The Bronze Age in Hong Kong is equivalent to the period extending from the middle of the Shang dynasty to the Qin dynasty. Archaeological remains from this age have been excavated at Sham Wan, Tai Wan, Yung Shue Wan and Lo So Shing on Lamma Island, Hai Dei Wan, Tung Wan, Man Kok Tsui and Sha Lo Wan on Lantau Island, Tung Wan Tsai on Ma Wan and Kwo Lo Wan at Chek Lap Kok etc.
Although these sites yielded only a small number of bronze artefacts, such as axes, spearheads, hooks and knives, a number of stone moulds for casting bronze tools were also found that prove that the indigenous people had already mastered this technology. Furthermore, advancements in kiln-firing techniques had also led to the production of high-fired hard pottery ware, which were decorated with geometric patterns such as double-Fs, spirals and lozenges. The skills used to produce stone ornaments had also improved, a perfect illustration of which is provided by the sets of highly polished quartz rings unearthed at Hai Dei Wan on Lantau Island.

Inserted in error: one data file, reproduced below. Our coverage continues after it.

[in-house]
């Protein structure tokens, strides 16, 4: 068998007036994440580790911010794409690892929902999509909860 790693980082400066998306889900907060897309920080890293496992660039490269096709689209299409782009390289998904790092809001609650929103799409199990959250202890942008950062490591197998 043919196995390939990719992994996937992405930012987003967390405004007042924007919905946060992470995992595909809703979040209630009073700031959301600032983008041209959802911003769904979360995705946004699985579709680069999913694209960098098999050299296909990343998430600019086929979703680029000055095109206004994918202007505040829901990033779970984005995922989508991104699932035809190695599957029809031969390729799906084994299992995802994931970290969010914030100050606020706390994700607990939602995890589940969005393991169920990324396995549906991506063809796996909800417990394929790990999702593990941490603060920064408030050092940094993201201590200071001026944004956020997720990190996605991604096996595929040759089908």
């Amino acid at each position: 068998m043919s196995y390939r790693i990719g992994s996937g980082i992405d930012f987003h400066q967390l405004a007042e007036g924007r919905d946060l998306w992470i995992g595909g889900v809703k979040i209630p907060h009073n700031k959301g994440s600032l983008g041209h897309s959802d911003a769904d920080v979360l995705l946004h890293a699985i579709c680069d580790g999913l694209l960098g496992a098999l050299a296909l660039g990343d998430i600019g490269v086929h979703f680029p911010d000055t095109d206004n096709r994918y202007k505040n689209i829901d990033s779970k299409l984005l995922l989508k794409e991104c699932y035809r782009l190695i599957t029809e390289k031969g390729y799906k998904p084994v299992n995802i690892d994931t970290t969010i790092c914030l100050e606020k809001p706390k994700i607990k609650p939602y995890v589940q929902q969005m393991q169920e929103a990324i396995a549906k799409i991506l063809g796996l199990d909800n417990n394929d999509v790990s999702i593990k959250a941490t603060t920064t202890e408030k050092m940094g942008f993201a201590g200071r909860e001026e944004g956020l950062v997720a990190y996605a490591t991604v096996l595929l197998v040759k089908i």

Historical documents record that South China around 3,000 years ago was inhabited by the Bai Yue tribes, and it is thought that the Bronze Age artefacts unearthed in Hong Kong were produced by the ancient Yue people. Almost 1,000 Bronze Age burial sites have been unearthed in South China, while pottery kilns for the production of geometric hard pottery have also been discovered in Boluo county in Guangdong. Some of the hard geometric wares that have been found in Hong Kong are thought to be products of the Boluo kilns and indicate the existence of trade and exchange networks in the Pearl River Delta.